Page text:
Spielberg’s Life and Work Chronicled in Documentary to Screen at Bay Street

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Director Steven Spielberg. Photo courtesy HBO

By Michelle Trauring

Susan Lacy answered the telephone. It was Steven Spielberg on the other end.

“Pretty bold of you to start a movie about a filmmaker with somebody else’s movie,” he said before bursting into a laugh. “I love it!”

A wave of relief washed over Lacy, she recently recalled. The film in question was David Lean’s “Lawrence of Arabia.” And the filmmaker Spielberg had referenced was none other than himself.

It quickly becomes apparent why Lacy chose the epic historical drama to lead her film — an unprecedented, two-and-a-half-hour documentary on the most commercially successful director of all time, which will screen on Sunday, September 8, at Bay Street Theater in Sag Harbor, as part of the 25th annual Hamptons International Film Festival.

Quite simply, “Lawrence of Arabia” is his favorite. It was 1962 when a young Spielberg walked out of the small movie theater in Phoenix, Arizona, completely stunned and unaware of the full impact that film would have on his next 55 years.

The self-taught director would emerge out of the New Hollywood age to become, arguably, the most significant name in the blockbuster business — the man behind “ET,” “Jaws,” “Jurassic Park” and “Schindler’s List,” to name a few — defined by his career as a director, producer and studio executive.

Director Steven Spielberg framing a shot on the set of “Schindler’s List” in 1993. Courtesy HBO

But there is more to Spielberg than his portfolio, which Lacy illustrates through never-before-seen home videos from the filmmaker’s childhood, the Brat Pack era with George Lucas, Martin Scorsese and Francis Ford Coppola, and up through present day, sitting around his pool in East Hampton with his wife and seven children.

There are laughs, there are tears and there are poignant revelations, particularly surrounding Spielberg’s earliest years, that have informed almost all of his work — recurring themes that Spielberg has rarely discussed, if ever, and certainly not this candidly.

“It’s all about trust. I think he knew he was safe and that’s the key to it all,” Lacy said. “He saw the seriousness — I wasn’t looking for sound bites, it was a serious exploration — so he committed himself to going there. I didn’t start off with the toughest questions. You build up to that. You build up to, ‘Let’s talk about your relationship with your father.’ It doesn’t come in the first interview.”

One interview led to the next, which led to the next. At best, Lacy thought she would get five.

She got 15.

“I did not, in a million years, expect to get as many interviews as I got,” she said. “I don’t think either one of us knew. The first interview was two hours. I’m extremely thorough and wide-ranging, so we did the first interview and we were up to age 10. He said, ‘This is fun! When are we doing this again?’ And that’s kind of the way it went.”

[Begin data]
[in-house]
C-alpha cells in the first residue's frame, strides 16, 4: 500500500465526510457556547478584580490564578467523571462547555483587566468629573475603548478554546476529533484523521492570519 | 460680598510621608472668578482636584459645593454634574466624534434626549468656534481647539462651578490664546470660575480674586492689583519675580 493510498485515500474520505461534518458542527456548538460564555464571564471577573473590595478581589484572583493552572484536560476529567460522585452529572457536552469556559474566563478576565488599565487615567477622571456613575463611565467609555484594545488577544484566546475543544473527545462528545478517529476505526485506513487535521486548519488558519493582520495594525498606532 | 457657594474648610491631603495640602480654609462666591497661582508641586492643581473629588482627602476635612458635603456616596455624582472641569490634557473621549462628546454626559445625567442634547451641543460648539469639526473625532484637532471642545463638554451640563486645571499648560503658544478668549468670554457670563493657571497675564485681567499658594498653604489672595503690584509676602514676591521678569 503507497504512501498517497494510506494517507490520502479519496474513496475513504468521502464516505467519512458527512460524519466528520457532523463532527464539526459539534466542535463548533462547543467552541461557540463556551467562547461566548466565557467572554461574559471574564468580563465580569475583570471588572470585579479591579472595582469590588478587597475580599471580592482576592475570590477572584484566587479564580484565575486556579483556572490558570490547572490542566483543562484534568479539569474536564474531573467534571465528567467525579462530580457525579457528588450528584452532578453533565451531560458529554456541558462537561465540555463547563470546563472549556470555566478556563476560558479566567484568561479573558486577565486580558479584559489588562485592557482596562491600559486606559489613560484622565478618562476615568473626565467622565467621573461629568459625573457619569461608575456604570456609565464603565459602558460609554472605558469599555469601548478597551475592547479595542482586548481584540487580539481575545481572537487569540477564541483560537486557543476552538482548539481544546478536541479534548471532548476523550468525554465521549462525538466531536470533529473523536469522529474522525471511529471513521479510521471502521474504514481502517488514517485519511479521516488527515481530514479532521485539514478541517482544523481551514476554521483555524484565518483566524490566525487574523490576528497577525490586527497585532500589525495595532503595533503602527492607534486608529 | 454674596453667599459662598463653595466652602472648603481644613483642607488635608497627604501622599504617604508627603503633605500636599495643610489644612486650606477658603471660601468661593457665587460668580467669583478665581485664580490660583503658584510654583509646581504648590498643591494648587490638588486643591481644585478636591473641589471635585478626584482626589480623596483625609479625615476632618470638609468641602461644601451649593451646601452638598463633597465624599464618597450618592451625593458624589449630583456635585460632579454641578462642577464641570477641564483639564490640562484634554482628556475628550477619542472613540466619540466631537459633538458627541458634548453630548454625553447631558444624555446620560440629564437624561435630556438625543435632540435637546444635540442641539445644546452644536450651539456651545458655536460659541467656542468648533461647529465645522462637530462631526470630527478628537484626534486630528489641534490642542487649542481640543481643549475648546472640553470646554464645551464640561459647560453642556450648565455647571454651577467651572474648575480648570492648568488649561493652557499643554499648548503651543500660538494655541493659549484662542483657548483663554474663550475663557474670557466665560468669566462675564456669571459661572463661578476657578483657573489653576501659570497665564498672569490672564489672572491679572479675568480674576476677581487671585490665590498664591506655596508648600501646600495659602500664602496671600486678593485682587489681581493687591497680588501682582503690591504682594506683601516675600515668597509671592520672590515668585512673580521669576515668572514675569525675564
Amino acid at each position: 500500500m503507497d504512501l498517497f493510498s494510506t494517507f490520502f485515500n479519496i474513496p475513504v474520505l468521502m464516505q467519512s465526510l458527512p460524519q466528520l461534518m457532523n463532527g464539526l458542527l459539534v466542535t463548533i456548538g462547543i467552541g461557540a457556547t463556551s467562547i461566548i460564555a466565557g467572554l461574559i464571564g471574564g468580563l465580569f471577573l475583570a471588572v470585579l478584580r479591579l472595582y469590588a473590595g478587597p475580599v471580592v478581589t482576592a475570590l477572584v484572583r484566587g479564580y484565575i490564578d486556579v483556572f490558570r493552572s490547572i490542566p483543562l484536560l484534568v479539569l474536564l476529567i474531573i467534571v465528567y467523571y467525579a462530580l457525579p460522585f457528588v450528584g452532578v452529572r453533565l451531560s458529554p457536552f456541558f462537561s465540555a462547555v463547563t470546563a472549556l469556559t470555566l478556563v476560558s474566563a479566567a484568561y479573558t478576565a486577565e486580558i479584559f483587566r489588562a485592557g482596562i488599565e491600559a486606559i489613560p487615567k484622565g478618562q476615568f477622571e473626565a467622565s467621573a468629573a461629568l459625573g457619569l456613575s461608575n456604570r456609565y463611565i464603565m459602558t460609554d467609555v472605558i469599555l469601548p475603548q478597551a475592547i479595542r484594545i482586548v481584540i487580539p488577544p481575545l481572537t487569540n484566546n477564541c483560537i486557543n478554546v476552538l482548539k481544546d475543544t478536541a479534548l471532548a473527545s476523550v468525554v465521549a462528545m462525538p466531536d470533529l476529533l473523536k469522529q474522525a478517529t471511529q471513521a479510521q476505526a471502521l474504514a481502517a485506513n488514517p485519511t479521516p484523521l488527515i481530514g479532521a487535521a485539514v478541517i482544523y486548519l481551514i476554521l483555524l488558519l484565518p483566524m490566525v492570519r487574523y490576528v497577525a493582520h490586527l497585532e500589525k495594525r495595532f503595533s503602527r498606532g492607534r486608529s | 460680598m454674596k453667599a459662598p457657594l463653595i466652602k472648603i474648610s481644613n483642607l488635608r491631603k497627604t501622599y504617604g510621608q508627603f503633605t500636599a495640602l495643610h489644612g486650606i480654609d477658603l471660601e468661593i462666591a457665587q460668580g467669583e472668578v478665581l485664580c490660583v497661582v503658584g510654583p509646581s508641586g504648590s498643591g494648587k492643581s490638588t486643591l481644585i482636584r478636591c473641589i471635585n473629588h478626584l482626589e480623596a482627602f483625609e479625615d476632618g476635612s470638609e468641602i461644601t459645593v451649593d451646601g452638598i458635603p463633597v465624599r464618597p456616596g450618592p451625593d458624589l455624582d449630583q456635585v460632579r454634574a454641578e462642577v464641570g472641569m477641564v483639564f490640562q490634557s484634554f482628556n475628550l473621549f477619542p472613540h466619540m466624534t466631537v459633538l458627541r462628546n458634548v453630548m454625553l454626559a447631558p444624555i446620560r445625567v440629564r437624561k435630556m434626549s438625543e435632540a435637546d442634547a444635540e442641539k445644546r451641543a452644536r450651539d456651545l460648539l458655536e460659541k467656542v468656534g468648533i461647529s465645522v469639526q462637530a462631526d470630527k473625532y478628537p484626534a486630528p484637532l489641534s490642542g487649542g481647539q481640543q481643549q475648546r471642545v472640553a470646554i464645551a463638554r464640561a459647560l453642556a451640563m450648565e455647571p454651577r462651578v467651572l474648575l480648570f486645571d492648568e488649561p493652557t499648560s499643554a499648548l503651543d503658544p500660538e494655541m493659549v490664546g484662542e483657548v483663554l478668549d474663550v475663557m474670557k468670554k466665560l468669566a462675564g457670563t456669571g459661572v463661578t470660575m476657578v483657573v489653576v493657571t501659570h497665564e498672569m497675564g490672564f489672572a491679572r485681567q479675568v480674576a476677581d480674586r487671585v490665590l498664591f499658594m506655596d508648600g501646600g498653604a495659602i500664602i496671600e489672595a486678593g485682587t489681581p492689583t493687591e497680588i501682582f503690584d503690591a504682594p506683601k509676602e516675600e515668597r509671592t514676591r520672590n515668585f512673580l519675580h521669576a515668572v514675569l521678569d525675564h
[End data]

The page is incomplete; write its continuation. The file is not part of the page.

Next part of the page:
Their 30 hours together were supplemented by 87 additional interviews with Spielberg’s family, friends — the Brat Pack included — and frequent collaborators, from Tom Hanks, Leonardo DiCaprio and Harrison Ford to Ralph Fiennes, Cate Blanchett and Liam Neeson.

Susan Lacy. Photo by Timothy Greenfield-Sanders, courtesy HBO

Of the hundreds of documentaries Lacy has made — first for PBS, where she created the series “American Masters,” and now for HBO, where “Spielberg” is the first of a multi-film deal — this was more material than she said she’s ever had.

“I had to fight the impulse to make it longer and remember that there’s a really good story that needs to be told, with a beginning, middle and end, and it would be better to tell it in one fell swoop,” she said. “That story is how is life affected the movies he made, and how that changed over time. That is the story I wanted to tell.”

Throughout the process, Spielberg offered Lacy zero feedback and did not try to steer the film in any way, she said — which surprised her, quite frankly.

“He was very respectful of recognizing that this was my film and not his. And I appreciated that,” she said. “What I never allowed myself to even think about was, ‘What happens if he doesn’t like the film?’ Because if had worried about that constantly, I wouldn’t have been able to make it. And if he hadn’t liked the film, I probably would have wanted to jump off a roof.”

She laughed. “I’m serious! That’s why I tried not to think about it, because I would have been frozen and second-guessing myself all the time. Instead, I just said, ‘Do your best. Be your toughest critic. Do your best.’”

Lacy was, and so she did.

“Spielberg” will screen on Sunday, September 8, at 10 a.m. at Bay Street Theater in Sag Harbor, as part of the 25th annual Hamptons International Film Festival. Tickets are $15. For more information, visit hamptonsfilmfest.org.

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